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Is there still a bar to diversity?

About The Author

Georgia Mitchell (Writer)

Georgia is in her second year of Law at Newcastle University. She is currently pursuing a career as a commercial solicitor, and hopes to work abroad within the EU at some point in her future career. Outside of her studies, Georgia is an avid tennis fan.

With legislation such as the Sex Discrimination Act 1975 and the Equality Act 2010 already in existence, minority groups are continuing to gain an ever increasing representation within the workplace. Even so, there is still evidence of occupational segregation between those embarking on a legal career. Despite successes such as Baroness Hale becoming a judge and the deputy president of the United Kingdom Supreme Court, the upper levels of the legal profession appear to be dominated by white, British males.

Barristers are specialists in advocacy and represent individuals or organisations in court. They are independent sources of legal advice and can advise clients on their case. In 2012, the Bar Standards Board (BSB) recorded 12,680 barristers operating within independent practices in England and Wales of which 8,420 were men and just 4,117 women. 10,215 were self-classified as ‘white British’. The Bar Standards Board has set itself a minimum target of collecting at least 30% of all diversity data from barristers on sexuality, religion and disability in attempt to tackle these uneven figures. The board is also planning more initiatives to counter under-representation of women at the Bar, as well as others to reduce reports of harassment and discrimination.

A BSB spokesman commented: ‘In January 2014 we introduced the new BSB Handbook and a new duty on barristers to report and self-report serious misconduct, including harassment and discrimination’. As set out in their new equality objectives, they will be monitoring these reports to gauge levels of compliance with the new guidelines. All relevant data will be reviewed by their equality team who will set out key recommendations for action. The BSB has set itself internal equality objectives to improve the diversity of its board and committees, and to ensure it is in possession of up-to-date information related to board and committee members.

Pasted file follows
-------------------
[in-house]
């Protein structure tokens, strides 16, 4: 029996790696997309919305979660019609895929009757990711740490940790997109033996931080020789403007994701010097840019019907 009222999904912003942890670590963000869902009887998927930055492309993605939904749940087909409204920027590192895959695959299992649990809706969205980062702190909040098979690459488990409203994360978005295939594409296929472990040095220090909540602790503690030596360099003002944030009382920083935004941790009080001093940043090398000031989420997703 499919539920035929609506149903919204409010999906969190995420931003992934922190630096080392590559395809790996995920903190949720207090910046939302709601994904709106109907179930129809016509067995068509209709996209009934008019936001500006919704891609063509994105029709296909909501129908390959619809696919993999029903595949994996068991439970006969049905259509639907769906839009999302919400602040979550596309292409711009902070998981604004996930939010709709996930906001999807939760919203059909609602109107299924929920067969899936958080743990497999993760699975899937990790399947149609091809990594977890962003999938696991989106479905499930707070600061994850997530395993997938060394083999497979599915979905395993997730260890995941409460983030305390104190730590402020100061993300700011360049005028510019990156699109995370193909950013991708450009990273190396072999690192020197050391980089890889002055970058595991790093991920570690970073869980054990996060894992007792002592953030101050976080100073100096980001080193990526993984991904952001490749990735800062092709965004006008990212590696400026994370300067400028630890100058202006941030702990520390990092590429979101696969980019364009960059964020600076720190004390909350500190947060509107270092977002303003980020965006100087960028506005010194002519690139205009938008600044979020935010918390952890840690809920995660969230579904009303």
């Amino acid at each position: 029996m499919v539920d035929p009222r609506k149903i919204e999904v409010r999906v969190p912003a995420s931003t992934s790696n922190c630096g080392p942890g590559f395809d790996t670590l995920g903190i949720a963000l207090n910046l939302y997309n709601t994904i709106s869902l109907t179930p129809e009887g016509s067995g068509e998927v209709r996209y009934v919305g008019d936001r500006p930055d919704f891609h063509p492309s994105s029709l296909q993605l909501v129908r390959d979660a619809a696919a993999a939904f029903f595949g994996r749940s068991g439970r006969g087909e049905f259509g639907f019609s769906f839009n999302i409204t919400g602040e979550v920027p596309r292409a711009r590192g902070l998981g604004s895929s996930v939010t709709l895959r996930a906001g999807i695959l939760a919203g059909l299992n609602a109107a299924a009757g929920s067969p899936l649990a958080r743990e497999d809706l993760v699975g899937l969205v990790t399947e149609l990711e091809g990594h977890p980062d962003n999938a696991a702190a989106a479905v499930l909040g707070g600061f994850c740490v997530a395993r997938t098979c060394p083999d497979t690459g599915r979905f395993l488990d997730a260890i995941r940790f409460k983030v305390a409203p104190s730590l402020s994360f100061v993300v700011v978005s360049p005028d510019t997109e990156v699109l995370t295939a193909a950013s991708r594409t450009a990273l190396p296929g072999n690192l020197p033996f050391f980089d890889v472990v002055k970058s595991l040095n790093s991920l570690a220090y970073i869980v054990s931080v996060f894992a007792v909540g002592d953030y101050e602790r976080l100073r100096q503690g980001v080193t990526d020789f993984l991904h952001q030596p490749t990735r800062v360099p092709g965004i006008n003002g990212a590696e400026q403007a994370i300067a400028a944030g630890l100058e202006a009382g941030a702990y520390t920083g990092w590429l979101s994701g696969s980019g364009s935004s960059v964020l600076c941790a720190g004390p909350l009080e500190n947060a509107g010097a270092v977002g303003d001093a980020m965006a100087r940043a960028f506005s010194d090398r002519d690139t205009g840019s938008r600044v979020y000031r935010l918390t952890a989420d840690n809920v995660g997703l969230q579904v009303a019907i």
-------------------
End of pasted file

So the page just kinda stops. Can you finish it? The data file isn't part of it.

Alongside this, schemes have been implemented by the Inns of Court and other various chambers to further improve diversity at the Bar. In 2012, the Pegasus Access Scheme was introduced by the Honourable Society of the Inner Temple with its modus operandi to encourage social mobility and diversity across the profession. In association with 58 chambers, the scheme is aimed at ensuring that students with the capability and determination to pursue a career at the Bar have the opportunity to undertake formal work experience and access key career opportunities, regardless of their background or networks.

Despite these initiatives and equality rules having been introduced in 2012, the BSB has rightly observed that the essential problem of the under-representation of women still applies today. They learned that numbers of women at the Bar seems to decrease sharply approximately 12 years after qualification. Liz Duff and Lisa Webley declared some of the possible reasons for this problem of attrition in a 2004 Law Society Study. It was found that women are more likely to pursue employment in non-legal settings, and family responsibilities result in a ‘broken career path’. Baroness Hale additionally declares in her recent lecture of June 2014 that the pressures of ‘presenteeism’ in top firms prove difficult to combine with a normal family life. ‘Presenteeism’ can be defined as a personal insecurity felt about one’s job which commonly results in an employee being pressurised into working for more hours than is contractually or even morally required. The ensuing work-life imbalance inevitably conflicts with vital family commitments and may destabilise employees’ levels of fulfilment and motivation.